Wednesday, 19 Jun 2024

The Heysel Stadium Disaster

It is a tragic twist of fate that Liverpool Football Club has been involved in two of the most devastating sporting disasters in history. However, it is important to remember that seeking justice for one tragedy should not diminish the significance of another. Disasters should never be used as leverage in a rivalry between fans.

In this article, we will provide an overview of the Heysel Stadium disaster, which claimed the lives of 39 people. This incident not only had far-reaching implications for Liverpool Football Club but also for the entire English game.

Heysel Stadium

Heysel Stadium, despite being Belgium’s national stadium, was in a state of disrepair by 1985. The stadium, over 50 years old at the time, had not been adequately maintained. The outer wall was made of a material that allowed unauthorized fans to kick holes in it and gain entry without tickets.

Both Juventus’ President and the Liverpool CEO had expressed concerns to UEFA about the stadium’s condition and urged them to choose another venue. However, UEFA chose to proceed with Heysel Stadium, ignoring the warnings and the fact that the final would feature two of the most passionate fanbases in Europe.

Another controversial decision made by UEFA was the allocation of a ‘neutral’ section in the stadium. Unfortunately, this section became a dangerous mix of both sets of fans due to ticket sales by unauthorized sellers outside the ground.

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The Disaster

Trouble began to escalate between Liverpool and Juventus supporters before the match even started. Stones were being thrown across the inadequate boundary separating the two fan sections. The situation grew increasingly tense, leading the Liverpool fans to charge through and overpower the police in an attempt to stop the stone throwing.

As Juventus fans fled towards a wall, it couldn’t withstand the force of the crowd and collapsed. The collapse relieved the pressure but caused the loss of 39 lives due to suffocation. Over 600 fans were also injured in the incident.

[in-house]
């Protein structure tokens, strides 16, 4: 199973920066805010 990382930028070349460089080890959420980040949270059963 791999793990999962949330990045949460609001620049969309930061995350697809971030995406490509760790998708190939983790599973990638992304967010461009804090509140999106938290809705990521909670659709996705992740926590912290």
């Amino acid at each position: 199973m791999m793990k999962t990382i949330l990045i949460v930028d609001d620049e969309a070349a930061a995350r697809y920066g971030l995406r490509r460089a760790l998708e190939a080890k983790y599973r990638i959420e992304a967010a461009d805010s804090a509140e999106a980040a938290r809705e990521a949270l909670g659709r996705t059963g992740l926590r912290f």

Despite the tragedy, the match was allowed to proceed. UEFA officials, the Belgian Prime Minister, and the Brussels Mayor believed that canceling the game could lead to further violence outside the stadium. Juventus ultimately won the match 1-0.

The Aftermath

The immediate aftermath of the disaster saw Liverpool fans shouldering much of the blame. However, an investigation revealed that several top officials and even the Belgian police captain shared some responsibility. Fourteen Liverpool fans and the Belgian police chief were convicted of manslaughter.

In response to the tragedy, the English government called for the withdrawal of English clubs from European competitions. UEFA then imposed a ban on all English clubs, which lasted for an unspecified period. English clubs were allowed to compete in European competitions again in 1990, with the exception of Liverpool, who remained banned for an additional year.

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Following Heysel, English clubs implemented stricter measures to prevent troublemakers from entering their stadiums, including a three-month ban for offenders. Despite this, Heysel Stadium was still used for events for almost a decade until it was rebuilt as the King Baudouin Stadium in 1994.

Both Liverpool Football Club and Juventus struggled to come to terms with the tragedy for many years. It took until 2010 for Liverpool to unveil a permanent plaque honoring the Heysel victims at Anfield’s Centenary Stand. Juventus also installed a Heysel Memorial at their J-Museum in Turin in May 2012.


Q: What happened at the Heysel Stadium disaster?
A: The Heysel Stadium disaster occurred when a wall collapsed due to the force of fans, resulting in the loss of 39 lives and over 600 injuries.

Q: Who was responsible for the Heysel Stadium disaster?
A: While Liverpool fans initially bore much of the blame, an investigation revealed that several officials and even the Belgian police captain shared responsibility.

Q: How did the Heysel Stadium disaster impact English clubs?
A: The disaster led to a ban on all English clubs from European competitions, with the exception of Liverpool, who faced a further year of suspension.


The Heysel Stadium disaster was a tragic event that claimed the lives of 39 people. It exposed the dire state of the stadium and its inadequate security measures. The incident had far-reaching consequences, resulting in a ban on English clubs from European competitions and impacting Liverpool and Juventus for years to come.

Despite the tragedy, efforts have been made to remember and honor the victims. Memorials have been erected at Anfield and Juventus’ J-Museum, serving as reminders of the importance of fan safety and the need to prevent such disasters from occurring again.

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For more information, visit and learn about the rich history of Liverpool Football Club while honoring the memories of those affected by the Heysel Stadium disaster.